We gathered a handful of people from the project team including the lead business analysts, architect, tech team leader a junior programmer and tester and went on a 2 day workshop where we broke the product concept down and then worked up a model for how to size the work. 

Part one of the estimating workshop involved creating a framework.  This was done iteratively as we investigated and estimated a couple of modules in detail. 

Factors we talked about looked remarkably like Function Point estimating, but it was a home grown tool that was based on number of inputs, number of internal processes and rules in the module and the outputs. This gave us a technical complexity score.

We then created a business complexity score based on the dynamism of the environment, the number of stakeholders and aspects of stakeholder alignment and organisational maturity. We then multiplied the two models to come up with an overall complexity score.

Once we broke down the target solution into modules we also had our first couple of examples estimated into elapse weeks for ‘N developers.” We had also notionally discussed the Dev-Test-BA ratios and had planned the team into rough cells. These could now be reference models for the rest of the solution modules.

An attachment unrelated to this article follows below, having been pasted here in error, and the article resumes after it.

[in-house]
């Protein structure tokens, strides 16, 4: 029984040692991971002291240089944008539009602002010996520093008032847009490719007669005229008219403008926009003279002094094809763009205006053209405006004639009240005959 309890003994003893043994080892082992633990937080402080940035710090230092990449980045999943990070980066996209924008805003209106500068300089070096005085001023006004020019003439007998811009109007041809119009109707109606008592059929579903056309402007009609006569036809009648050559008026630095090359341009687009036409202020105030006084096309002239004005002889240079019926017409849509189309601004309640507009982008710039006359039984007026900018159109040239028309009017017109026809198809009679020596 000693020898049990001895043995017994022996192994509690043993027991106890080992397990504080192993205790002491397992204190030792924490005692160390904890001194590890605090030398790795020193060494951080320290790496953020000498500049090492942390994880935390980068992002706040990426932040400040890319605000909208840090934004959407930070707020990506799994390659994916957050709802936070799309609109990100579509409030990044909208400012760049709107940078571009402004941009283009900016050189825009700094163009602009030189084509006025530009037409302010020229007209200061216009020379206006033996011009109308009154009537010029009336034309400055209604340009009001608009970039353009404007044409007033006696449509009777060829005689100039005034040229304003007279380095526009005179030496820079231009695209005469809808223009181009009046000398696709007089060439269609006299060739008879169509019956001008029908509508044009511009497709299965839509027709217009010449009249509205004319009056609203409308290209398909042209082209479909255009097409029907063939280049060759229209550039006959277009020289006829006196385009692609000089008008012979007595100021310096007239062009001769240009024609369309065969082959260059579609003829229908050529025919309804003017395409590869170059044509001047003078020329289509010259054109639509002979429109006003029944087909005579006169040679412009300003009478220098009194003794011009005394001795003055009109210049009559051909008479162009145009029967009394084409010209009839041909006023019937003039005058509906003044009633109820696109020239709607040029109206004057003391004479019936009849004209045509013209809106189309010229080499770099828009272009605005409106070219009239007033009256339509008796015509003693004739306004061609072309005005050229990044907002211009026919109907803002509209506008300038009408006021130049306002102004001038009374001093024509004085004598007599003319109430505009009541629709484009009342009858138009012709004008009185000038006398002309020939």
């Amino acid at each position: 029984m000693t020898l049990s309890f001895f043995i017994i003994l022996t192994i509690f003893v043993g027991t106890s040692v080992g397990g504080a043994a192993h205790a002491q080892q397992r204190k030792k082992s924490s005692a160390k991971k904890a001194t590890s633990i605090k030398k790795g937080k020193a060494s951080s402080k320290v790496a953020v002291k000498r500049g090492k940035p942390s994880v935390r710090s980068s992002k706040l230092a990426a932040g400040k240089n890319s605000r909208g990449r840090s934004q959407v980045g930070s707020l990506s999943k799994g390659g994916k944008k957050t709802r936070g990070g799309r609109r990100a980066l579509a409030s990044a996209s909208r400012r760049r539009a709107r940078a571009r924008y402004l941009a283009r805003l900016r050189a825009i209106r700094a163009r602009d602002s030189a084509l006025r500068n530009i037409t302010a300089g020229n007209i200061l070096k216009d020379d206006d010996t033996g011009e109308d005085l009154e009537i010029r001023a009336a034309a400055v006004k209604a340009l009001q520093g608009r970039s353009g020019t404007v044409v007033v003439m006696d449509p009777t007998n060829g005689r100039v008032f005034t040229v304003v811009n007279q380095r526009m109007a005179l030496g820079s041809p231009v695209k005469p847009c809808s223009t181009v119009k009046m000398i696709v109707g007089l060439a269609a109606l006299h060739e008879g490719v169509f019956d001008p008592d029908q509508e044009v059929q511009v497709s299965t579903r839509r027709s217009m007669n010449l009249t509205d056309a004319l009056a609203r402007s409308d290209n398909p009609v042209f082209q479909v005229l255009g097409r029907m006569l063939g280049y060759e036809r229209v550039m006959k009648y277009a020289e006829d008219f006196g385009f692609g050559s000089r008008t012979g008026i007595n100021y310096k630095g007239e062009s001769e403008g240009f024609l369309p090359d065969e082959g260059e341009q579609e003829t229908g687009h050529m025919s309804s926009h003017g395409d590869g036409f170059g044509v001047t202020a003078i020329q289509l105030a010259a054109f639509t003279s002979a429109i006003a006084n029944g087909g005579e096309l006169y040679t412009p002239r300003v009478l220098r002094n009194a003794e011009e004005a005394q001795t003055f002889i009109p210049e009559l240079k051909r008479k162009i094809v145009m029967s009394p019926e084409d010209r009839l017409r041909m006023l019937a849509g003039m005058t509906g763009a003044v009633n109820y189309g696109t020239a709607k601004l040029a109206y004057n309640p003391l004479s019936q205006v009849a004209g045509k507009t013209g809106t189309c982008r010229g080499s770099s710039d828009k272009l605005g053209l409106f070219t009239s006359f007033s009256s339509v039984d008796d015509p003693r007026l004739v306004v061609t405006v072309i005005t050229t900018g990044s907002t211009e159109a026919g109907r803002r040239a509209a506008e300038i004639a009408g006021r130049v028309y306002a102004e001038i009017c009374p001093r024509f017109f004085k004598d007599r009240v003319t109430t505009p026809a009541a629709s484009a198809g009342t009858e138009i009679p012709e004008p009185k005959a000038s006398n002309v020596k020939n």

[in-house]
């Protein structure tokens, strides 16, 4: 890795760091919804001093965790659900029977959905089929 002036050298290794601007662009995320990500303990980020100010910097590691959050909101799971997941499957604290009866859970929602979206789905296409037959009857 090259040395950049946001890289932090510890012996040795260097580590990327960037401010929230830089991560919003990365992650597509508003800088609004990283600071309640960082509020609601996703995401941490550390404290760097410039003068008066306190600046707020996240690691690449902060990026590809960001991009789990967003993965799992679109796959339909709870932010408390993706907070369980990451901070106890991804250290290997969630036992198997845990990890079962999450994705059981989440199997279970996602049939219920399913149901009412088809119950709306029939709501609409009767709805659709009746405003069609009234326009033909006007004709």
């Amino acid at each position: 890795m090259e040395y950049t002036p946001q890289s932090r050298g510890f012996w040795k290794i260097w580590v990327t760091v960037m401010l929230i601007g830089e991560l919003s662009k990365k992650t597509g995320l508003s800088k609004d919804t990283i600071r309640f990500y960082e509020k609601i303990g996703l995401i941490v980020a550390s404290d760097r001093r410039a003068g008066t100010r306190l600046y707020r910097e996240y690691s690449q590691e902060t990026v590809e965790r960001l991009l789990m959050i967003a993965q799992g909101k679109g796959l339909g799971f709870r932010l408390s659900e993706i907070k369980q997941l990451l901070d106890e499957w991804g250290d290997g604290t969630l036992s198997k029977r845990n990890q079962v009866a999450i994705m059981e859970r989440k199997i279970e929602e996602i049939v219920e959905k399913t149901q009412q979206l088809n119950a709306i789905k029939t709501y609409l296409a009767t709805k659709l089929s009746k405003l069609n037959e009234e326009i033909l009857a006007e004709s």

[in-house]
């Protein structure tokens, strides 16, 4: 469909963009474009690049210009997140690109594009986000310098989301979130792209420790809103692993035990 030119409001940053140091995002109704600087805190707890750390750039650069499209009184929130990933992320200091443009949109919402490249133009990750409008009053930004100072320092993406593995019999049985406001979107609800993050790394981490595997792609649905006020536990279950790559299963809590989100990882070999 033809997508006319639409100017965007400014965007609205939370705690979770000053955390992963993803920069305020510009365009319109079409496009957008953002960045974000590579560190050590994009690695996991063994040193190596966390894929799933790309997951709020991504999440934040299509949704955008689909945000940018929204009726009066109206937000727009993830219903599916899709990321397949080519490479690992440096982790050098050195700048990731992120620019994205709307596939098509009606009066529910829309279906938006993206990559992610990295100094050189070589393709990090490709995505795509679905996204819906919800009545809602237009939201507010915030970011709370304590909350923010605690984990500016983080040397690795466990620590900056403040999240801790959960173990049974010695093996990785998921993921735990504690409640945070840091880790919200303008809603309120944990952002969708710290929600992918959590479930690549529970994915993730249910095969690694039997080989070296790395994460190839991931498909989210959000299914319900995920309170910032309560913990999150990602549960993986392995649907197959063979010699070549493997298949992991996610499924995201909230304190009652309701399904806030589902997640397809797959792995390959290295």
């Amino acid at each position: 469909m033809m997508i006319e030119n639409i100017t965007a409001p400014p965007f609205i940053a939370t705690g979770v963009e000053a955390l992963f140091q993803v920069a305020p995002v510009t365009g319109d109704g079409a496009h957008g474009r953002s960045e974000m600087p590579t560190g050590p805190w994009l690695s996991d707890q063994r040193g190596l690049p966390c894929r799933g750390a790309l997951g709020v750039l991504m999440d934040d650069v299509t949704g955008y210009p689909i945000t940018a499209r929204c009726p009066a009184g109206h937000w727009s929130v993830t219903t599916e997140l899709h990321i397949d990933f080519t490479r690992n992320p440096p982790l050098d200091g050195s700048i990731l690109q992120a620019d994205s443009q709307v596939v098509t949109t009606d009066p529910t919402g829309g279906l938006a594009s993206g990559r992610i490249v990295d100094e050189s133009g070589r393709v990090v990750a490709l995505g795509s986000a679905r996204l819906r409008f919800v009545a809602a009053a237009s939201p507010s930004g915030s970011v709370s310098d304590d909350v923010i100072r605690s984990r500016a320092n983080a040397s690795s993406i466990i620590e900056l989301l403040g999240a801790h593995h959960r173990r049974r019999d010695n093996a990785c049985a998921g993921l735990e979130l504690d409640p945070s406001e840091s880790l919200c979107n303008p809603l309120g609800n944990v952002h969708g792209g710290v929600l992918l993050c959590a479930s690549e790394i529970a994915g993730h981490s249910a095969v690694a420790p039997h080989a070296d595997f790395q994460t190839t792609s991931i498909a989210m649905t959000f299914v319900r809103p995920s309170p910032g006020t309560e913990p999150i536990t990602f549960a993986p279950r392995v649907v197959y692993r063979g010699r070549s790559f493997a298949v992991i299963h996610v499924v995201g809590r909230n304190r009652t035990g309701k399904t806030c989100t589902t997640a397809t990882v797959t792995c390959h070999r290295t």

For the rest of the estimating workshop we simply rated each module against the criteria, which was quick and easy to do, and then we just called the module based on its relative size to the initial examples.

That got is a budget, a team size and a schedule.  It was also about 2 weeks short of what the actual project took!

And the estimates for the individual modules looked nothing like the actual performance.
Once we had a budget and a team we began work and then created an agile backlog and then began estimating the releases and stories. The team all participated in estimating using Planning Poker.

What we found was that different people had different estimating capabilities, and often they were about perspective. 

4 December 2012

Where do good ideas come from?

In the 1990s I was studying where creativity comes from. As far as I can tell not much has changed in the area. It's the introduction of different ideas to each other to generate new insights. This video does a nice explanation of the idea.

The question for you and me, people in the business of designing business; how do we build this into the systems we design and influence?

Holy Quests

I discovered a new website (Limebridge) full of business comics. Here is an example that tickled me. There is a whole page of them so click on through and have a look.  My favourite is the 'Holy Quest.'